If the new job wouldn't be as interesting or has more stress, but more money, I would recommend you continue looking until you find something you really want to do 40 hours a week.  Life is too short to coast through your professional life - find something that inspires you and reach for it.

I really struggle with this.  I definitely feel like I'm coasting through my professional life right now.  Every day just seems like a waste.  I do the same unproductive crap, don't learn anything, and I'm bored and apathetic about my job.  I hate feeling this way as I really enjoy doing challenging work and learning new things.  I also want to feel like I'm making a contribution.  Maybe middle management just isn't my thing.

dcheesi

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Re: A job is just a job
« Reply #5 on: June 28, 2017, 08:24:22 AM »
I think it depends on your company. Mine encourages employees to apply for other jobs in the company that open up. I would always always spin any conversation (with new or old bosses) about trying something new, new development, challenges etc (and not the money), but it sounds like you already know to do that. Stress to old boss that you love your job, and enjoy what you do, but would also like to add to your skills and experience. I don't think there is a problem here at all, most companies encourage this.
Because of my current boss, and the risk this presents this may not be worth pursuing.
Reading between the lines here, it sounds like the OP's boss may not be one of those "encouraging" sorts. In which case OP really needs to tread carefully.

tooqk4u22

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Re: A job is just a job
« Reply #6 on: June 28, 2017, 08:36:49 AM »
You open with your concerns about money, more money talk, then one sentence about only caring about low-stress and good people, then back more money talk with some sort of  passive aggressive plan to further talk about money.

So, I'm going to go out on a limb and say this is about money.  Apply for the new job (and others outside your company) and be a grown up to people who ask you about it.

PLOG- reread it, if you care to. Perhaps you mistook a tone that was not there.

I read it that way too.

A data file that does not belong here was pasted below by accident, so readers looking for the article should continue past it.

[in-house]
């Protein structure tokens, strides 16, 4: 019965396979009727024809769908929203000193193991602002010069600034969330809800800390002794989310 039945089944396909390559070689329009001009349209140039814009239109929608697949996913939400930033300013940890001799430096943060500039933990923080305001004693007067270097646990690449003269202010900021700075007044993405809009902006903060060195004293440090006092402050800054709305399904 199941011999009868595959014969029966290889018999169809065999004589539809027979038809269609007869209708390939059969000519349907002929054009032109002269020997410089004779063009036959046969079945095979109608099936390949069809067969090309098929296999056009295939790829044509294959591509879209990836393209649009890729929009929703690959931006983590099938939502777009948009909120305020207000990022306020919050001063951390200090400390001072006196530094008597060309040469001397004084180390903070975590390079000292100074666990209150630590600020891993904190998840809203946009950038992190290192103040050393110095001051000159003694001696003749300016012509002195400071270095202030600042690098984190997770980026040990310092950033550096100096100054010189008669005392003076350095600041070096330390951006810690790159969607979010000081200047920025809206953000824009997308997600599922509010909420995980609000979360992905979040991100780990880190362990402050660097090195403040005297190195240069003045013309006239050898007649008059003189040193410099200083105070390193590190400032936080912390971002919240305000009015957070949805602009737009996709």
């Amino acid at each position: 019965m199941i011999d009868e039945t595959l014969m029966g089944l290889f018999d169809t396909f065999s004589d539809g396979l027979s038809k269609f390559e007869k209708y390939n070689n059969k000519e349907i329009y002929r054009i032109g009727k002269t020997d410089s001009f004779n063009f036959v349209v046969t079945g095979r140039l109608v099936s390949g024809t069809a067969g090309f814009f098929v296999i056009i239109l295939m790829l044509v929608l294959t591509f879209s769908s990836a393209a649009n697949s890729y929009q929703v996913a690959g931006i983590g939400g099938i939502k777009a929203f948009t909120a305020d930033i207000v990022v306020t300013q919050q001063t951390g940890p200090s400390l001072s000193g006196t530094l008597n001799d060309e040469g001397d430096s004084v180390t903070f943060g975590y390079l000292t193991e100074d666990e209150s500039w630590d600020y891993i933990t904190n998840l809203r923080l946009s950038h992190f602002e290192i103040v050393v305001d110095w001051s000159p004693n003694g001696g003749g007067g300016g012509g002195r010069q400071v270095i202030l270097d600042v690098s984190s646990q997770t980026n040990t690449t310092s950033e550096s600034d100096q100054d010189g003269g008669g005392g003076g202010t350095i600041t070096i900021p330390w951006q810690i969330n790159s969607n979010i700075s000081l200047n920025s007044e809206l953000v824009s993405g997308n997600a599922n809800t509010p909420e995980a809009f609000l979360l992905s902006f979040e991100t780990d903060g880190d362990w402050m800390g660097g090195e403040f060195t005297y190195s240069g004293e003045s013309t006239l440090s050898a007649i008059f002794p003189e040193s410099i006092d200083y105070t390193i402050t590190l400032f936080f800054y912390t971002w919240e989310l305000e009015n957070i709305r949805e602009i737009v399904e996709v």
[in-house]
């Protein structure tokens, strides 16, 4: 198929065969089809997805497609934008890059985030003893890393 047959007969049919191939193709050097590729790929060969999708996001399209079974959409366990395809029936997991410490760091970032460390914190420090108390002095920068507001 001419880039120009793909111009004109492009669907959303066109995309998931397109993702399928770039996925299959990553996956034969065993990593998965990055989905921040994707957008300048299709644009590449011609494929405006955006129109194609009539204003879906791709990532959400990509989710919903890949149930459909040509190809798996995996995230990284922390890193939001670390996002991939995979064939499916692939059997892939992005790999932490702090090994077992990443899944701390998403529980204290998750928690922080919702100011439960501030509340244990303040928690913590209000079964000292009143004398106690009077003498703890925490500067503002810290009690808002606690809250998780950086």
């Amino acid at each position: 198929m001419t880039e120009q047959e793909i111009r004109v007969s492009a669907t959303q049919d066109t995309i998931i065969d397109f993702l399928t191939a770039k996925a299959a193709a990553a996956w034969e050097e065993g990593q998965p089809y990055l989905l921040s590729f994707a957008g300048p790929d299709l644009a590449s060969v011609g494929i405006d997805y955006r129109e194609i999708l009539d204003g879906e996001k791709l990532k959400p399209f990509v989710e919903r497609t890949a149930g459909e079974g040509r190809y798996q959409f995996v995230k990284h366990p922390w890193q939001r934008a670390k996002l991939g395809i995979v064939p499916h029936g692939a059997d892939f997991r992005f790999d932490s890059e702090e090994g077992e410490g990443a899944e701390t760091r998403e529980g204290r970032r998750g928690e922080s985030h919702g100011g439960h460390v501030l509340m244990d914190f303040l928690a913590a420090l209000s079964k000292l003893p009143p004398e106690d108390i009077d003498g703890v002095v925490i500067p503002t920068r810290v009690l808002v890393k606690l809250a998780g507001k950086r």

Aside from that I would first talk to someone in that group to get a feel for the day to day, the manager, the skills/experience that they are looking for so you can handicap your odds of qualifying.  Then from there you can either (a) have a casual call or run in with the other manager for more intel or (b) apply but tell your current manager that you have some interest in this other position emphasizing the development and new challenges that it would offer.


birdiegirl

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Re: A job is just a job
« Reply #7 on: June 28, 2017, 08:49:07 AM »
You should definitely talk to the hiring manager informally before applying if that is possible.  Ask them some questions about the role and what they're looking for so you can decide if it would be a good fit for you.  Also, you may be lucky and get some feedback or at least a sense of their interest in you.     

If it works out and you decide to apply, you really should tell your current manager that you are applying.  It's much better that they hear it from you, rather than the other manager or HR.  Remember you aren't asking permission, you're just telling them are have an interest in the other position and decided to apply.  Emphasize that you are still happy in your current job but the new role could be an opportunity for you grow.   Don't say anything about money. 

Depends on the personality of your boss but if you handle the situation professionally, it shouldn't cause any hard feelings if you don't get the job.  Are you concerned they will try to retaliate against you in some way? 

AZDude

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Re: A job is just a job
« Reply #8 on: June 28, 2017, 08:53:08 AM »